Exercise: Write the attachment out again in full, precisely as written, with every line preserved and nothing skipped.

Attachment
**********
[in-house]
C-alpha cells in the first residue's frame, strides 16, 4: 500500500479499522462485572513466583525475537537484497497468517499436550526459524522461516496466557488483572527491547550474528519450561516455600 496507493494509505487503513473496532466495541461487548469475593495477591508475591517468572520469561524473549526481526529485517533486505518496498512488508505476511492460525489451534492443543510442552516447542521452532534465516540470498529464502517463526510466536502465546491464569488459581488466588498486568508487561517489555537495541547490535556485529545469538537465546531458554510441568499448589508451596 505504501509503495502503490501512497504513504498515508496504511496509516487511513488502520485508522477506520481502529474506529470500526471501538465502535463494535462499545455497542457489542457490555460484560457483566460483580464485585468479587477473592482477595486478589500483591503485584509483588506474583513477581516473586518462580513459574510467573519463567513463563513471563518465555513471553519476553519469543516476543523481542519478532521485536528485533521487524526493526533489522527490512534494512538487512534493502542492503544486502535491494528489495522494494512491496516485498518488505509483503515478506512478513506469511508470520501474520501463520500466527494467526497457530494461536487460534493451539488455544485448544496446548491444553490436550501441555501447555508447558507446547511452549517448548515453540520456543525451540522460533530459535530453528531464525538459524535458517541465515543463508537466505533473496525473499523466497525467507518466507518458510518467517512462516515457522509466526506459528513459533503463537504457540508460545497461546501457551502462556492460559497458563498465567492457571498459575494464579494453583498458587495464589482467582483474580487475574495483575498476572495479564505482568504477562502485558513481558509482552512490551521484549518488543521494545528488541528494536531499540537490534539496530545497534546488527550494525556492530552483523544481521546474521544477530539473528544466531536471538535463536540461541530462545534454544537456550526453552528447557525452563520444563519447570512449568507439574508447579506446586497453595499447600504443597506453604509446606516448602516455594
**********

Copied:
[in-house]
C-alpha cells in the first residue's frame, strides 16, 4: 500500500479499522462485572513466583525475537537484497497468517499436550526459524522461516496466557488483572527491547550474528519450561516455600 496507493494509505487503513473496532466495541461487548469475593495477591508475591517468572520469561524473549526481526529485517533486505518496498512488508505476511492460525489451534492443543510442552516447542521452532534465516540470498529464502517463526510466536502465546491464569488459581488466588498486568508487561517489555537495541547490535556485529545469538537465546531458554510441568499448589508451596 505504501509503495502503490501512497504513504498515508496504511496509516487511513488502520485508522477506520481502529474506529470500526471501538465502535463494535462499545455497542457489542457490555460484560457483566460483580464485585468479587477473592482477595486478589500483591503485584509483588506474583513477581516473586518462580513459574510467573519463567513463563513471563518465555513471553519476553519469543516476543523481542519478532521485536528485533521487524526493526533489522527490512534494512538487512534493502542492503544486502535491494528489495522494494512491496516485498518488505509483503515478506512478513506469511508470520501474520501463520500466527494467526497457530494461536487460534493451539488455544485448544496446548491444553490436550501441555501447555508447558507446547511452549517448548515453540520456543525451540522460533530459535530453528531464525538459524535458517541465515543463508537466505533473496525473499523466497525467507518466507518458510518467517512462516515457522509466526506459528513459533503463537504457540508460545497461546501457551502462556492460559497458563498465567492457571498459575494464579494453583498458587495464589482467582483474580487475574495483575498476572495479564505482568504477562502485558513481558509482552512490551521484549518488543521494545528488541528494536531499540537490534539496530545497534546488527550494525556492530552483523544481521546474521544477530539473528544466531536471538535463536540461541530462545534454544537456550526453552528447557525452563520444563519447570512449568507439574508447579506446586497453595499447600504443597506453604509446606516448602516455594